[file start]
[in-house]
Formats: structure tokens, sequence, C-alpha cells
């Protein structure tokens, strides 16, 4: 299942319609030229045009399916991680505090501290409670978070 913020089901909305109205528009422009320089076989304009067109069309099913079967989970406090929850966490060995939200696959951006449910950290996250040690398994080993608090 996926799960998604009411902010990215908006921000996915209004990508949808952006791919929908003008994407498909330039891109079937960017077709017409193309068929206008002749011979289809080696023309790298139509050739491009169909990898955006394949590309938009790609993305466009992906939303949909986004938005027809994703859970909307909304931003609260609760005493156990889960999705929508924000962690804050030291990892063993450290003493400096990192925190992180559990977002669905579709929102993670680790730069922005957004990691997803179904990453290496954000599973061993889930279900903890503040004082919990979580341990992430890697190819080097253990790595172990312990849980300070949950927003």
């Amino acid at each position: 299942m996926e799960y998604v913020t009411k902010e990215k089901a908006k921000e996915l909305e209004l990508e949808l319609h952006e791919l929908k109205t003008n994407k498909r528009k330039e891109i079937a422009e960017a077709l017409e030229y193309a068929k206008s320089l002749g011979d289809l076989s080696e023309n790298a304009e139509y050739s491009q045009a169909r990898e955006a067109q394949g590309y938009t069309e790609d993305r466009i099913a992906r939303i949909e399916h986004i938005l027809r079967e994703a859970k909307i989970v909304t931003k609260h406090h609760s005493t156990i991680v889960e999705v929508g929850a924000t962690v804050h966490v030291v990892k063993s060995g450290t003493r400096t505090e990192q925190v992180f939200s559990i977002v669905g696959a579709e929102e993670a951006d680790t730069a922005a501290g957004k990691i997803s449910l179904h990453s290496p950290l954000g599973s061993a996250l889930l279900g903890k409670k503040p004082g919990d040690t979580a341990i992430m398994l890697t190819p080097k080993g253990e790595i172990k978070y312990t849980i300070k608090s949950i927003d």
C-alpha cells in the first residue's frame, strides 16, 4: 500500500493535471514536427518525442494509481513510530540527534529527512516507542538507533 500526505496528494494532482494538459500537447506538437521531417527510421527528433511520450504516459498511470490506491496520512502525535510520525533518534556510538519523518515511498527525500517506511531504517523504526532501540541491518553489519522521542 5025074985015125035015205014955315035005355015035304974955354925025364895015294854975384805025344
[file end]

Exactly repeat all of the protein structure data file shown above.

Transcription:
[in-house]
Formats: structure tokens, sequence, C-alpha cells
């Protein structure tokens, strides 16, 4: 299942319609030229045009399916991680505090501290409670978070 913020089901909305109205528009422009320089076989304009067109069309099913079967989970406090929850966490060995939200696959951006449910950290996250040690398994080993608090 996926799960998604009411902010990215908006921000996915209004990508949808952006791919929908003008994407498909330039891109079937960017077709017409193309068929206008002749011979289809080696023309790298139509050739491009169909990898955006394949590309938009790609993305466009992906939303949909986004938005027809994703859970909307909304931003609260609760005493156990889960999705929508924000962690804050030291990892063993450290003493400096990192925190992180559990977002669905579709929102993670680790730069922005957004990691997803179904990453290496954000599973061993889930279900903890503040004082919990979580341990992430890697190819080097253990790595172990312990849980300070949950927003």
């Amino acid at each position: 299942m996926e799960y998604v913020t009411k902010e990215k089901a908006k921000e996915l909305e209004l990508e949808l319609h952006e791919l929908k109205t003008n994407k498909r528009k330039e891109i079937a422009e960017a077709l017409e030229y193309a068929k206008s320089l002749g011979d289809l076989s080696e023309n790298a304009e139509y050739s491009q045009a169909r990898e955006a067109q394949g590309y938009t069309e790609d993305r466009i099913a992906r939303i949909e399916h986004i938005l027809r079967e994703a859970k909307i989970v909304t931003k609260h406090h609760s005493t156990i991680v889960e999705v929508g929850a924000t962690v804050h966490v030291v990892k063993s060995g450290t003493r400096t505090e990192q925190v992180f939200s559990i977002v669905g696959a579709e929102e993670a951006d680790t730069a922005a501290g957004k990691i997803s449910l179904h990453s290496p950290l954000g599973s061993a996250l889930l279900g903890k409670k503040p004082g919990d040690t979580a341990i992430m398994l890697t190819p080097k080993g253990e790595i172990k978070y312990t849980i300070k608090s949950i927003d």
C-alpha cells in the first residue's frame, strides 16, 4: 500500500493535471514536427518525442494509481513510530540527534529527512516507542538507533 500526505496528494494532482494538459500537447506538437521531417527510421527528433511520450504516459498511470490506491496520512502525535510520525533518534556510538519523518515511498527525500517506511531504517523504526532501540541491518553489519522521542 5025074985015125035015205014955315035005355015035304974955354925025364895015294854975384805025344